The 2012 Nobel Prize in Physics was just awarded to Serge Haroche and David J. Wineland “for ground-breaking experimental methods that enable measuring and manipulation of individual quantum systems”. While quantum computers might be the future, today is also celebrating the 50th year since Nick Holonyak Jr. invented the first visible LED. Dr. Holonyak was 33 years old and a GE scientist when he created what now has applications from traffic signals to TVs and all over PCs.
Dr. Holonyak became a professor in Electrical and Computer Engineering at the University of Illinois Urbana-Champaign (my alma mater) in 1963, where he had previously received his undergraduate, master’s and Ph.D. He was the first Ph.D. student of John Bardeen, who co-invented the transistor. Holonyak holds 41 patents for various electrical components and inventions.
Today, the University of Illinois is celebrating the 50th anniversary of the invention in 1962 with cake, a separate cake with LED candles, and a talk by Dr. Holonyak. A symposium is also coming October 24th and 25th in Champaign where Nobel laureates will discuss his work.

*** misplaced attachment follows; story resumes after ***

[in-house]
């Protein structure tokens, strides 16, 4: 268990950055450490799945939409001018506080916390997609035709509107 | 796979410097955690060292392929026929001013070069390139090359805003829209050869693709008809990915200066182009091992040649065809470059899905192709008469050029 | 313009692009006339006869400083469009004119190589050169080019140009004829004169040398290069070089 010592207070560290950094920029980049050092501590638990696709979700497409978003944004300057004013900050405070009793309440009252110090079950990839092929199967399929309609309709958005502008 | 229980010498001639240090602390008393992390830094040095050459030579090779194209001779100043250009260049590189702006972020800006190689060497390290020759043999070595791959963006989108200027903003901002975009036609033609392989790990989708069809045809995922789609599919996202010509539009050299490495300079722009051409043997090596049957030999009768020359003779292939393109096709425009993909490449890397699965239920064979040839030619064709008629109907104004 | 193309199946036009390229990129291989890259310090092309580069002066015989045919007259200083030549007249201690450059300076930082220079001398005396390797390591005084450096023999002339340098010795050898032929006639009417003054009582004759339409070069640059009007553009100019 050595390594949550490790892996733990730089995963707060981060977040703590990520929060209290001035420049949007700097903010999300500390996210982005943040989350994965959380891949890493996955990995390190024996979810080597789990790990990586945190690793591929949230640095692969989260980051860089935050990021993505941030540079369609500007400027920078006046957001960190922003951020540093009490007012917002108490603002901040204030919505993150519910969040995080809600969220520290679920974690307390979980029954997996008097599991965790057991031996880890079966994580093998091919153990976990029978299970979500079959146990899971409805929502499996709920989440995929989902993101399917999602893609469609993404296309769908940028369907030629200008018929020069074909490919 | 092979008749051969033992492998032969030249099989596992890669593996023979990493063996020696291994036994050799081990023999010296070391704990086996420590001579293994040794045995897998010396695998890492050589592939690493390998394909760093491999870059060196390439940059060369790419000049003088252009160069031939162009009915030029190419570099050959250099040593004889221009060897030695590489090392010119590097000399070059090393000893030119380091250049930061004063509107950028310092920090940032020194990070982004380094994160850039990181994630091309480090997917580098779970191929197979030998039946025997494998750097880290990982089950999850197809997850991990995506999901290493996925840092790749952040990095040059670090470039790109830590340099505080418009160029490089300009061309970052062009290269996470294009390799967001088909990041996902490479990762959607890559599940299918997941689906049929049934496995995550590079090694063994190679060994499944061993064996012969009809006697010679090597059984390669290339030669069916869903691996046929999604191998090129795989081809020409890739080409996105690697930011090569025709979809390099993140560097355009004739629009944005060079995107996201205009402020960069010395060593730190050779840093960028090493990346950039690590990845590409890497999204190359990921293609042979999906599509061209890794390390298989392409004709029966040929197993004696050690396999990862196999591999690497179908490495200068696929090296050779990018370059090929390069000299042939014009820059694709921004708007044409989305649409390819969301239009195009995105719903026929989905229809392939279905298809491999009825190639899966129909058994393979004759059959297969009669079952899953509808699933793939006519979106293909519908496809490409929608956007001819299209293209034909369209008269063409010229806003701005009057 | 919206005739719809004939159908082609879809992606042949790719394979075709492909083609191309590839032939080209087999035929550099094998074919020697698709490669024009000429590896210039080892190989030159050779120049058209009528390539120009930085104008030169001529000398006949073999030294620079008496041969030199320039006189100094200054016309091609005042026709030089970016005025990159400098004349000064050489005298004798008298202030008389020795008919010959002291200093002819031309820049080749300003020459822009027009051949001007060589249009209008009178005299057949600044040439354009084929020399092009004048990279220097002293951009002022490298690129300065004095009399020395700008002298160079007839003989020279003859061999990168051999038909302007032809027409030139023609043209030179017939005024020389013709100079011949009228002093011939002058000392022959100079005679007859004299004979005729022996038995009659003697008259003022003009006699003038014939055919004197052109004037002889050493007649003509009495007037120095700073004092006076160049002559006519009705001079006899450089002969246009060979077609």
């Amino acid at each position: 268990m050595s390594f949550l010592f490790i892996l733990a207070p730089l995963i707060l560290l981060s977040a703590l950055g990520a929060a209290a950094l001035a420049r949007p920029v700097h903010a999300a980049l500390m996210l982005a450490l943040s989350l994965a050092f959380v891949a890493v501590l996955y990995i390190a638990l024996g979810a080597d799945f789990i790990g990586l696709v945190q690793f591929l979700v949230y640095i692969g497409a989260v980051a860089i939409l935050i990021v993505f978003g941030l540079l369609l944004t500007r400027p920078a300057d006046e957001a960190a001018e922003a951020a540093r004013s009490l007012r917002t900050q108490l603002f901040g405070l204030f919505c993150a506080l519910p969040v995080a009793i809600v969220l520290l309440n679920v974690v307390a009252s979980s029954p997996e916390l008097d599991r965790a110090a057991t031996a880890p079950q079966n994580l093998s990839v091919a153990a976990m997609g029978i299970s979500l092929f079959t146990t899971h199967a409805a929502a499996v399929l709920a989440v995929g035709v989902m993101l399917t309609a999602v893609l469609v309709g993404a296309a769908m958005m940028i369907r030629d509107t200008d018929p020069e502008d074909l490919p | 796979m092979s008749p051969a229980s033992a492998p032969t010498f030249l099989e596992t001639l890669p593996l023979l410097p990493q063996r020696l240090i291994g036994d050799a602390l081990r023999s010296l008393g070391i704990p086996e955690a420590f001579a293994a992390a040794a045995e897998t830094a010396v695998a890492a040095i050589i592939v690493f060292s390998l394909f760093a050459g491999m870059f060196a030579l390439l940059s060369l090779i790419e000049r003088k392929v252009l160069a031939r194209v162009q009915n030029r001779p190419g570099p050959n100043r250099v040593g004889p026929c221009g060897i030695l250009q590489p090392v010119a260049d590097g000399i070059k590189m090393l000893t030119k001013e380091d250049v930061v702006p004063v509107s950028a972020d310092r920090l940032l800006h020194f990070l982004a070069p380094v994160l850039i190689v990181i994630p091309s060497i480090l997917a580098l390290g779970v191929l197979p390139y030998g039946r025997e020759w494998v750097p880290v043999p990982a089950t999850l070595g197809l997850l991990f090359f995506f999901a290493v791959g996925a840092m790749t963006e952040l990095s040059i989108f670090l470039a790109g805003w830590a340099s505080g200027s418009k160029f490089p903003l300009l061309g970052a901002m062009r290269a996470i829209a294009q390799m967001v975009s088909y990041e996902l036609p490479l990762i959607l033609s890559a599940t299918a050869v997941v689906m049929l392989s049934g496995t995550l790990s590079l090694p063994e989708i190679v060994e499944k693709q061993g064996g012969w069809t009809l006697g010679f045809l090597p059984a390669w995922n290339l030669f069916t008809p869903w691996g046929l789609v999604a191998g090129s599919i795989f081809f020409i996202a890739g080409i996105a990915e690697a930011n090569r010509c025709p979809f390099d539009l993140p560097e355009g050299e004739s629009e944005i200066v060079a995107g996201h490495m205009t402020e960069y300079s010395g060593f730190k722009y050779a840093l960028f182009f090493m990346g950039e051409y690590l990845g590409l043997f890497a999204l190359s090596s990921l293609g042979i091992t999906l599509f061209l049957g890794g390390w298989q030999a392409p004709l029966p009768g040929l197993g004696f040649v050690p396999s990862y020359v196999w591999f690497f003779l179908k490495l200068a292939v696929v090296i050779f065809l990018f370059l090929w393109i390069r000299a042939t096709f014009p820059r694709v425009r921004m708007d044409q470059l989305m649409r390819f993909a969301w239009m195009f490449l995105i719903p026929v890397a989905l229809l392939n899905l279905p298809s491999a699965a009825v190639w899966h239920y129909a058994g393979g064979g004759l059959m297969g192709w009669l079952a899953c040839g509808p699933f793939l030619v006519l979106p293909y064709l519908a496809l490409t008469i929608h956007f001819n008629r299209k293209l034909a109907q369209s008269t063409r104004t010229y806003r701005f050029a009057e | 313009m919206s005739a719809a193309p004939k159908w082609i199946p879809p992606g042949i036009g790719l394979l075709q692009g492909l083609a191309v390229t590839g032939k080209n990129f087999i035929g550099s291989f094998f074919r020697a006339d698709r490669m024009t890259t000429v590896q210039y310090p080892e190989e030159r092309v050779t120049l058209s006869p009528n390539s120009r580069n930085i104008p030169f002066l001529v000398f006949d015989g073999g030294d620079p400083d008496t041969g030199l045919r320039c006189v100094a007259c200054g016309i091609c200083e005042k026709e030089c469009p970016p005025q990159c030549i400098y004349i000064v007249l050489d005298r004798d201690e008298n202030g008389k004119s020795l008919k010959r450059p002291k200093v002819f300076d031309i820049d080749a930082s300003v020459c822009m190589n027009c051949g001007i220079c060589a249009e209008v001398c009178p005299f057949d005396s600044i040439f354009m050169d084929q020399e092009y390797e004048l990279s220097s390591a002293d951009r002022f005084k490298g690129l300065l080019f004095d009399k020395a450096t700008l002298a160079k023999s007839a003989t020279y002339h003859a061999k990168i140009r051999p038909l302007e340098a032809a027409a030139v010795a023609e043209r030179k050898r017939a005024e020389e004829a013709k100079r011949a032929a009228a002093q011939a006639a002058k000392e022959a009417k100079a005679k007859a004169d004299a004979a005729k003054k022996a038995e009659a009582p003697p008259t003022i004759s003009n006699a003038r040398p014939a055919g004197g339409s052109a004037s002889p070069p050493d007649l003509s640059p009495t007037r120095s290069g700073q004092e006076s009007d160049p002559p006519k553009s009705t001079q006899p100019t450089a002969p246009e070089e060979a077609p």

GE provided a press release today to also celebrate the invention of the LED while Holonyak was under their employ. LEDs are everywhere today. They’re creating more durable and more energy-efficient products. The world would be a different place without the LED and we are still unleashing the potential as they become cheaper, brighter, and more compact. LEDs are so ubiquitous you may not even notice them any more. Today, on the 50th anniversary of their invention, look around for the Light-Emitting Diode and be thankful that Dr. Holonyak chose to pursue higher education over a life of labor in Southern Illinois.